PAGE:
There's an empty place at Patricia Stevenson's table this holiday -- a painful reminder of the four years that have passed since her 23-year-old daughter, Bernadette M. Caruso, disappeared after leaving a mall.
Not a day goes by that Mrs. Stevenson does not think of Ms. Caruso, the youngest of her seven children. Even with the hectic pace of the season, a Christmas tree draped with ornaments belonging to the missing woman stands in the midst of a relative's home.
"You just don't prepare yourself to have a child missing. It's the last thing on your mind," said Mrs. Stevenson, whose despair for her adult daughter is no different from that of any parent grieving for a lost child.
In hopes of helping others cope with similar heartache, particularly during the holiday season, Mrs. Stevenson and more than a dozen other parents formed a support group, the Missing and Exploited Children Association, based in the Stevenson home in Dundalk.
Mrs. Stevenson's participation in the group is "like a two-edged sword," she said. "It's another constant reminder that Bernadette is missing, but it's also a way of dealing with my feelings by being there for somebody else."
Manned by dedicated volunteers, the association provides a local clearinghouse for information on sexual abuse and missing persons of all ages. Missing children and adults frequently become victims of violence, Mrs. Stevenson said.
In addition, the group offers a 24-hour hot line operated from the home of Luellen Griffin. Her 17-year-old son Jamie had been missing eight years before his body was discovered April 2 in a shallow grave at Patapsco State Park.
Anne Lane Vosough, a Baltimore County music teacher, established the organization in 1986 as a prayer group in response to the increasing number of missing children whose pictures appeared on milk cartons.
About 11,900 children were reported missing last year, according to the state police. They had no statistics available on the number of missing adults, because in a majority of cases no crime has been committed when an adult disappears.
Baltimore County police, however, said they investigated more than 500 reports of missing adults last year. Many have just walked away from the lives they led, but others have disappeared -- unaccounted for under suspicious circumstances, police said.
During the Christmas season, the association's hot line buzzes with calls from people searching for loved ones. Mrs. Stevenson said that for many, it's just a matter of losing touch with a family member, but for others the loss is deeper.
For relatives of missing persons, the association is a refuge from the bureaucratic red tape, from the inability of police to investigate each case aggressively, and from public apathy they may encounter in the search for a loved one.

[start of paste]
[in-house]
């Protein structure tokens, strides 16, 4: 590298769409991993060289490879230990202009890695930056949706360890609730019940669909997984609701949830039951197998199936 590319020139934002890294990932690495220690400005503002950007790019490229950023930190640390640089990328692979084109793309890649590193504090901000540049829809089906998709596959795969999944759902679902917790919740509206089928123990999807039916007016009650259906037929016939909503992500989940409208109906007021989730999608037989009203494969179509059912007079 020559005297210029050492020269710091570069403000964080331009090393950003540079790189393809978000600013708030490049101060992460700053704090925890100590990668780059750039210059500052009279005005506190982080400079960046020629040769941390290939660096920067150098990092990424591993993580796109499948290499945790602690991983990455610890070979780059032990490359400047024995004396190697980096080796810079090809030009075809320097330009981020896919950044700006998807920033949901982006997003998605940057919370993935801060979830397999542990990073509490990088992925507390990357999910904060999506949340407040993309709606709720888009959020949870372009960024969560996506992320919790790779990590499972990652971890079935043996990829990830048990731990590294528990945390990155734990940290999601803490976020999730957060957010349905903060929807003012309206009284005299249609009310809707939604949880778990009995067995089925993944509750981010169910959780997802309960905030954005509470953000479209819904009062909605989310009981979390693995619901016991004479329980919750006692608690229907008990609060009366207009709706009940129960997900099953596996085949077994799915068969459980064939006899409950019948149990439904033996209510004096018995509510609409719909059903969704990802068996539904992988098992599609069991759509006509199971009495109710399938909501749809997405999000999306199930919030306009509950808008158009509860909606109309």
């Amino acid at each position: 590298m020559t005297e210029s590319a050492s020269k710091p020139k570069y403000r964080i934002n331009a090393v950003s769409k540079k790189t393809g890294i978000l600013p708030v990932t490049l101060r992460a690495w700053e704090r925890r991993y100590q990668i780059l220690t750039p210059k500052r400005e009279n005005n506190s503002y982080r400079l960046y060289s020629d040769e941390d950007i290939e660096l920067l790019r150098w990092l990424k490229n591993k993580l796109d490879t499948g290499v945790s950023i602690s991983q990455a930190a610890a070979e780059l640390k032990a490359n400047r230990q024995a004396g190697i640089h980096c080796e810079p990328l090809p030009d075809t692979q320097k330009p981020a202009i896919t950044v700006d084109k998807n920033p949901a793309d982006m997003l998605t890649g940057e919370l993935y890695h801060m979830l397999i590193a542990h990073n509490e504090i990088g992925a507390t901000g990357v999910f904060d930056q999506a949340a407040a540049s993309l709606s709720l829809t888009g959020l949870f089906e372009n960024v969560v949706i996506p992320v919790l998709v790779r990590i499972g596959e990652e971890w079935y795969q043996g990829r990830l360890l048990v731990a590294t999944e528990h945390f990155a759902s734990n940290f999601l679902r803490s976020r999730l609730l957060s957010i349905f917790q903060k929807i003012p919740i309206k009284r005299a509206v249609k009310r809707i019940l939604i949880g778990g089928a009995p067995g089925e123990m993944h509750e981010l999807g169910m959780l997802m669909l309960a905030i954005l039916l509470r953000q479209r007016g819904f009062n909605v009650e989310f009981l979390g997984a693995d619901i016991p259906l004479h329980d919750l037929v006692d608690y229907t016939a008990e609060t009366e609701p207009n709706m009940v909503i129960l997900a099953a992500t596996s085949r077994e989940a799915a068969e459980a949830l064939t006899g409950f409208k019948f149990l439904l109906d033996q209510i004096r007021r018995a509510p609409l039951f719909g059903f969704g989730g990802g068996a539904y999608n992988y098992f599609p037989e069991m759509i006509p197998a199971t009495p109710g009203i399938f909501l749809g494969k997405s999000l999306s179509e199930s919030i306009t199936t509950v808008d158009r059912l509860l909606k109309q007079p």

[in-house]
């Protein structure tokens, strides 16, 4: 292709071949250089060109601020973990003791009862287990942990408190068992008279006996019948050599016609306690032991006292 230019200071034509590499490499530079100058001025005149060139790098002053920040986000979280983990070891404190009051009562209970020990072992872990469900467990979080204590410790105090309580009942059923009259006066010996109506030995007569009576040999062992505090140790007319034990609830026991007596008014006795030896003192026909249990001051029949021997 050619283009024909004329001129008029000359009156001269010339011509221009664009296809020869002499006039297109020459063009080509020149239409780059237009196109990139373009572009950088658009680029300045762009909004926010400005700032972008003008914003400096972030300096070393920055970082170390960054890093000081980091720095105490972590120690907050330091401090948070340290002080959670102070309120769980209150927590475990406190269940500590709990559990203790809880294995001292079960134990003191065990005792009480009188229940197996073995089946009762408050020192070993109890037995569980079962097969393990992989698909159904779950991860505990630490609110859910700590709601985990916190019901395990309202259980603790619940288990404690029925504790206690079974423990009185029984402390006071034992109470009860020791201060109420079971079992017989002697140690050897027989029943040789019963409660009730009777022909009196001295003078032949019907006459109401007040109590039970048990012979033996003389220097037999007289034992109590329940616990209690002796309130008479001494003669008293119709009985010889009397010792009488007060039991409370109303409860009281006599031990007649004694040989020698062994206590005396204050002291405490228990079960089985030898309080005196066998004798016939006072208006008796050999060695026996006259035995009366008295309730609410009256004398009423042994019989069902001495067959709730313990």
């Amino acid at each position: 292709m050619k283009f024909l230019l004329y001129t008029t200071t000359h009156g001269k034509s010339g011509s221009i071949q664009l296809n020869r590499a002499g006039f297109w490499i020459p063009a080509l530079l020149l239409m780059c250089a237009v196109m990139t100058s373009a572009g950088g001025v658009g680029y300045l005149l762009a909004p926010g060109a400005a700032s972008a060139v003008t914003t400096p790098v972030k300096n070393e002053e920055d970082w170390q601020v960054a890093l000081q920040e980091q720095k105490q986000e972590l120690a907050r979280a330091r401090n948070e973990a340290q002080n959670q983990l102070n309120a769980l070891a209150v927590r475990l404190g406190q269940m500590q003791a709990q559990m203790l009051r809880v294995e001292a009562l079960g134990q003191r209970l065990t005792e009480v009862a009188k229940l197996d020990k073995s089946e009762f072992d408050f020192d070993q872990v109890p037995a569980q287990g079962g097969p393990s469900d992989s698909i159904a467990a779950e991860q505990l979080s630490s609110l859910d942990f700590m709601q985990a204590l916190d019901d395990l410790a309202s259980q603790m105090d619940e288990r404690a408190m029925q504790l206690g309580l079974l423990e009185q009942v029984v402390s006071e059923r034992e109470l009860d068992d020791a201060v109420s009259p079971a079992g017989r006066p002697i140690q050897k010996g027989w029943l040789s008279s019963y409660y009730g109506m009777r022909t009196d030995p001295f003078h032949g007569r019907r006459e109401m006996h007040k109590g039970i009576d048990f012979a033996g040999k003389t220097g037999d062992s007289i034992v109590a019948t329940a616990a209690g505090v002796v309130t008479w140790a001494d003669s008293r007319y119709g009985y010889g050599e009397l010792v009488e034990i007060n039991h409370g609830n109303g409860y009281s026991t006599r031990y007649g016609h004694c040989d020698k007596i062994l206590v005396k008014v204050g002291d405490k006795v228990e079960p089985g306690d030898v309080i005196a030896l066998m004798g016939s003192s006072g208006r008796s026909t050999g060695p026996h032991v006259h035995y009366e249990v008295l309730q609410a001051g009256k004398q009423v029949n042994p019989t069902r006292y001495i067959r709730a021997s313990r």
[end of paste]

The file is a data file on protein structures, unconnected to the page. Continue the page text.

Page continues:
At times, Mrs. Stevenson said, "you begin to realize that you are more interested than anybody else in finding your child, and it's a heck of a lot work."
Mrs. Stevenson advises families searching for loved ones to report the incident to authorities as soon as possible, to conduct searches on their own, to flood the community with posters and to enlist the aid of friends and relatives to help in the search.
"These families are in such pain. A parent feels because of what they did or did not do. Like I, sometimes, feel that if maybe I did just one more thing to help protect Bernadette," she would not be missing, Mrs. Stevenson said.
She remembers feeling that something had gone awry when Ms. Caruso's estranged husband called on Sept. 27, 1986, to say that the young woman had not been at home in Dundalk when he tried to return the couple's daughter.
"There's just no way she would have taken off without her daughter. That child was her whole life," Mrs. Stevenson said.
The youngster now lives with her father.
Mrs. Stevenson learned from Ms. Caruso's co-workers at Shaw's jewelry store in Eastpoint Mall that the young woman had made plans to go out with them that night and that she had gone home to change her clothes.
However, police determined that Ms. Caruso, who was 23 at the time she disappeared, never returned home. Her car was never found. Police confirm that the young woman's disappearance is suspicious, but the trail of evidence has grown cold.
The Stevenson family continues to offer a $6,000 reward for information leading to Ms. Caruso's whereabouts.
Meanwhile, time has worn thin Mrs. Stevenson's hope for her daughter's survival. But without a body to mourn, she said, "there's no conclusion. It's like she disappeared off the face of the Earth."
Numbers to call
The Missing and Exploited Children Association's support group can be reached at 282-0437. Its 24-hour hot line number is 667-0718 in Cockeysville.